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Central and Eastern Europe: Catching up or lagging behind?

The Methodological Maze of the EU’s Method of Measuring Development

Society and Economy
Author: Zoltán Polyánszky

The rosy reports of the EU on Central and Eastern European regional development and EU-wide regional convergence are based on the GDP per capita positions of NUTS-2 regions, expressed in percentage of the EU average. This approach is reflected also in the regulation of eligibility for Objective 1 structural transfers. The article analyses whether this relative measurement of catching up or lagging behind is realistic, or other methods yield different results. We reveal that by substituting absolute numbers (that is, GDP per capita in PPS) for percentages, the position of the Central and Eastern European regions related to the EU average turns just the opposite. Calculated in PPS, the difference between the per capita GDP of almost 90% of the new members’ NUTS-2 regions and the EU average increased between 1995 and 2006. This puts both EU cohesion policy and the prospects of the Central and Eastern European region into a different light.

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Being heavily energy dependent, it is not much of a surprise that Europe pays special attention to reducing the use of fossil fuels. Each one of the ten new member states is characterized by relatively low per capita energy consumption and relatively low energy efficiency, and the share of renewables in their energy mix tends to be low, too. The paper examines the problem when policy measures create a decrease in environmental capital instead of an increase. In this case it hardly seems justified to talk about environmental protection. The authors describe a case of a Hungarian rapeseed oil mill which would not be of too much interest on its own but given that almost all similar plants went bankrupt, there are some important lessons to learn from its survival. The enterprise the authors examined aimed at establishing a micro-regional network. They completed a brown-field development to establish a small plant on the premises of a former large agricultural cooperative. By partnering with the former employees and suppliers of the onetime cooperative, they enjoyed some benefits which all the other green-field businesses focusing on fuel production could not. The project improved food security, energy security and population retention as well.

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This paper reviews the expected effects of the current financial crisis and subsequent recession on the rural landscape, in particular the agri-food sector in Europe and Central Asia (ECA) on the basis of the structure of the rural economy and of different organisations and institutions. Empirical evidence suggests that the crisis has hit the ECA region the hardest. Agriculture contributes about 9% to gross domestic product (GDP) for the ECA region as a whole with 16% of the population being employed in the agricultural sector. As far as the impact of the financial crisis on the agri-food sector is concerned, there are a few interconnected issues: (1) reduction in income elastic food demand and commodity price decline, (2) loss of employment and earnings of rural people working in urban centres, implying also costly labour reallocation, (3) rising rural poverty originating mainly from lack of opportunities in the non-farm sector and a sizable decline of international remittances, (4) tightening of agricultural credit markets, and the (5) collapse of sectoral government support programs and social safety-net measures in many countries. The paper reveals how the crisis hit farming and broader agri-business differently in general and in the ECA sub-regions.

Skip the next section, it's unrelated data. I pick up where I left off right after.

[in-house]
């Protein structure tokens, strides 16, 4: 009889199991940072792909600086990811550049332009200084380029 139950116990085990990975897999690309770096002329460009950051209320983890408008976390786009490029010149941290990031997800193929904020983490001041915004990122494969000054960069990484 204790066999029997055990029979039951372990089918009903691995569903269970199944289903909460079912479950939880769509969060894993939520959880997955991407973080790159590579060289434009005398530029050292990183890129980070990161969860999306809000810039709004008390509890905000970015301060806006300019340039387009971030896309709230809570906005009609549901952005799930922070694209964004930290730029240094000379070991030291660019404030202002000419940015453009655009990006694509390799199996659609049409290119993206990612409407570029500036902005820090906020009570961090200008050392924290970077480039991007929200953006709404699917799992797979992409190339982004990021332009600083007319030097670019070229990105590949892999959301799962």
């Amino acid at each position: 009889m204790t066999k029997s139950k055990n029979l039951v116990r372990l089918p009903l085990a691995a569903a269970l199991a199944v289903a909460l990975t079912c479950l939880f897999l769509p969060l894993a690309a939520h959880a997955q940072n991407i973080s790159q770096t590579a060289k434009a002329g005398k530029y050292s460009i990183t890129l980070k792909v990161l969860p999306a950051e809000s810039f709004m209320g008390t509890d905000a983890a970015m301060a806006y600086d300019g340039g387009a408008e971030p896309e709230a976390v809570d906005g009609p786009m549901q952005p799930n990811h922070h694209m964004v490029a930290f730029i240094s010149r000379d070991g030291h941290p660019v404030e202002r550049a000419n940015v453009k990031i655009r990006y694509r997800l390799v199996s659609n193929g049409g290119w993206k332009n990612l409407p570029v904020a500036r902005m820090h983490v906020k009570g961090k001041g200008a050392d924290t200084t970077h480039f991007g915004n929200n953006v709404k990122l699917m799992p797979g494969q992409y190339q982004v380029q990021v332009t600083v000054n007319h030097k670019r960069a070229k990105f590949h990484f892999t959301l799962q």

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The Hsinchu Science Park in Taiwan has been synonymous with dynamic and flourishing high-tech industries and companies since the 1980s. Using patent citation data, this empirical study shows that Taiwan's Hsinchu Science Park is a healthy and knowledge-based cluster surrounded by the semiconductor sector, in which external knowledge is continuously playing an important role, while internalized capability is building up quickly; new and extended industrial clusters are being established by the growth of new ventures; and the linkages of capital, manpower, and technology flows are conducted respectively by the large business groups, the NTHU and NCTU, and the ITRI in the region. Subsequent sectors, repeating the successful model created by and catalyzed from the semiconductor sector are flourishing; the thin-film transistor-liquid crystal display (TFT-LCD) and integrated circuit (IC) design sectors have been growing rapidly since the beginning of the 2000s, and the solar photovoltaic and LED (Light-Emitting Diode) sectors emerged quickly in mid-2005. The continuous evolving and growing industries along with the significant increase of value added in the Hsinchu Science Park have demonstrated it is acting as a healthy and vivid innovation region. The policy implications derived from this study can thus shed light, for the Southeast Asian, Latin American or other latecomers, on the strategies for formulating regional research and innovation policies in the process of developing a knowledge-based economy.

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This paper deals with the effects of political decentralisation on economic growth in Spain, an issue that has generated heated debates in recent decades. Our analysis of the last three and a half decades, a period characterised by the weak narrowing of the income per capita gap within regions, does not offer conclusive results on convergence and points to the importance of alternative factors. Several proxies were used to capture the decentralisation process. We also studied some potential interactions between decentralisation and other variables. All in all, our empirical evidence shows robustly that transferring more responsibilities to subnational governments does not significantly affect growth in any sense.